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Is it "home" he really wants or could it be the move to assisted living has signaled the beginning of the end to him? He is being forced to admit to himself that independence is a thing of the past.He's in denial and understandably so.
Is he capable of indulging hobbies or activities he was accustomed to at "home"?
Are their activities (other than bingo) the complex provides such as sing a longs, art classes, book clubs, outings.Many of them do.
You might be able to arrange that for him.
How about letting him set up his new "home" as he wants it instead of doing it for him?
Maybe his fav chair or whatever makes the new apartment feel like home to him? My mother has a godawful velvet painting that screams HOME to her.I hate it but she it means more to her than I do so we live with it.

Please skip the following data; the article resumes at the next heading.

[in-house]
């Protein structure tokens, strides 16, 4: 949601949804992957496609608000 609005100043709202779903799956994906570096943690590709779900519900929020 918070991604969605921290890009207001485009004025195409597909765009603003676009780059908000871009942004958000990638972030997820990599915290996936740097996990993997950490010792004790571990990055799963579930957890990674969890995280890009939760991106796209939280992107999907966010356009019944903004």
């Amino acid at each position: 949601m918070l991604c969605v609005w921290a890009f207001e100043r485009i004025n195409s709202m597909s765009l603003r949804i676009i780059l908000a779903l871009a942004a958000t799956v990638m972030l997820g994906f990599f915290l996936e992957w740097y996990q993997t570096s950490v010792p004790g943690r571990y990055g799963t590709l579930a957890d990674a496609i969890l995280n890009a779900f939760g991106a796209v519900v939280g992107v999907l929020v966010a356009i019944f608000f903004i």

Maybe having dinner with him, a house warming party to christen the place?
I think the key here is to stress the fact that in reality he will enjoy more independence in this situation than in your home if he gives it a chance.
Try to get him out into the population of his complex so he can meet people who enjoy their "down-sizing" and services provided.
When you visit always call ahead and refer to the visit as "coming up to your place/apartment".....
Remind your husband that his dad is making an adjustment.It takes time. Rule of thumb is 3-4 months for humans or animals to feel at ease in their new digs..I find this to be true with foster children, new boyfriends, newlyweds, children moving back in with parents etc.
Patience is a virtue.